H5N1 infections in humans can cause serious disease and death. Frequent clinical signs and symptoms include fever, shortness of breath, cough and diarrhea. These symptoms can progress rapidly to development of severe pneumonia and multi-organ failure. No vaccine to protect humans against H5N1 infection is currently available, but an inactivated human H5N1 vaccine is undergoing human clinical trials in the United States. The H5N1 viruses currently infecting birds and some humans in Asia are resistant to amantadine and rimantadine, two antiviral medications commonly used for influenza. The H5N1 viruses are susceptible to the antiviral medications oseltamavir and zanamavir, although the effectiveness of these drugs when used for treatment of H5N1 virus infection is unknown.  

Reports of unusual clinical presentations and asymptomatic infections: 

Unusual clinical presentations have been reported. One additional case of H5N1 infection dating back to February 2004 has been identified retrospectively in Vietnam.  A four-year-old boy presented with symptoms of severe diarrhea, followed by seizures, coma and death. The patient's nine-year-old sister had died from a similar syndrome two weeks earlier. In both siblings, the clinical diagnosis was acute encephalitis with neither patient presenting with respiratory symptoms.

In addition, cases of asymptomatic H5N1 infection have been reported. These are not unexpected, and were observed when the virus first jumped to humans in Hong Kong in 1997. Undetected cases might imply that infections with H5N1 influenza may be more common than previously thought, suggesting that the overall case fatality rate may not be as high as previously suggested. It also raises the question of whether mild and/or asymptomatic cases of avian flu allow the virus more opportunities to mix, or "re-assort," with human-adapted flu viruses. This genetic mixing increases the likelihood of generating a virus that is able to efficiently spread from person to person. As more data become available, the WHO will be assessing the number of asymptomatic and undetected avian influenza cases in Asia, and their implications for triggering a flu pandemic.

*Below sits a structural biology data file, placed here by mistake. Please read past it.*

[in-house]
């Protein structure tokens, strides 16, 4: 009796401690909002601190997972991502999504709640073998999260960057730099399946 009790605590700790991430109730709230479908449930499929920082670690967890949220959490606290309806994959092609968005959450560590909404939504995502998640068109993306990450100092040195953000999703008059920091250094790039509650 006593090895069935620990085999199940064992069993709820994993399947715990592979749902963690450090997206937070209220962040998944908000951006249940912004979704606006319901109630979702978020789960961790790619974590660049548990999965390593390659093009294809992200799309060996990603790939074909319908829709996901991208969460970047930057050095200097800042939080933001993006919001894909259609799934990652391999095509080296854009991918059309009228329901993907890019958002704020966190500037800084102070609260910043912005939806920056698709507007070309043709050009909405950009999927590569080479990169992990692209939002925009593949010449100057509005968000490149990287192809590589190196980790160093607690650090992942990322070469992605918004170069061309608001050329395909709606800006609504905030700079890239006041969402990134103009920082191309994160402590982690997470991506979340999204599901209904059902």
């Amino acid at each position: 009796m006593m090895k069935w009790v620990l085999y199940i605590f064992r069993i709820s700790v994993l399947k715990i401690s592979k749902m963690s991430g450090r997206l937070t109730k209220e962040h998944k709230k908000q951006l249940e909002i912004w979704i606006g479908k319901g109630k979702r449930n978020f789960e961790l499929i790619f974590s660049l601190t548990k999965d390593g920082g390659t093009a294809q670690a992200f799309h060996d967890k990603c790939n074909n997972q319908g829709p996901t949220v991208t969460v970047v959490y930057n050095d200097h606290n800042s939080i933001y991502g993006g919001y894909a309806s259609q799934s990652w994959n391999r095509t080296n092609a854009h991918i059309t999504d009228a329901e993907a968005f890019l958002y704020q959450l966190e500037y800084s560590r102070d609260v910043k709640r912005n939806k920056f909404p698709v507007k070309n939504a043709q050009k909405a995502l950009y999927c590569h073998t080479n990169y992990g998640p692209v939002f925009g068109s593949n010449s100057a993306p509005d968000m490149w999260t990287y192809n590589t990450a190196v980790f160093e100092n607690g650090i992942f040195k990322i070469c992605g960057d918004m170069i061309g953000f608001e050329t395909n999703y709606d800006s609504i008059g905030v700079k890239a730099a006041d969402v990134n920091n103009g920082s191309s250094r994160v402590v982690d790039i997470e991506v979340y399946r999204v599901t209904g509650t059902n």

Isolated clusters of human-to-human transmission:   

Almost all human avian influenza cases appear to have occurred because of bird-to-human transmission. However, isolated clusters of probable limited human-to-human transmission of influenza A (H5N1) virus have also been observed.  For example, one instance of probable person-to-person transmission associated with close contact between an ill child and her mother is thought to have occurred in Thailand in September 2004.  So far, no sustained human-to-human transmission of influenza A (H5N1) has been identified, and no influenza A (H5N1) viruses containing both human and avian influenza virus genes have been detected.


 
 
Last modified on: 9/13/2012 11:33 AM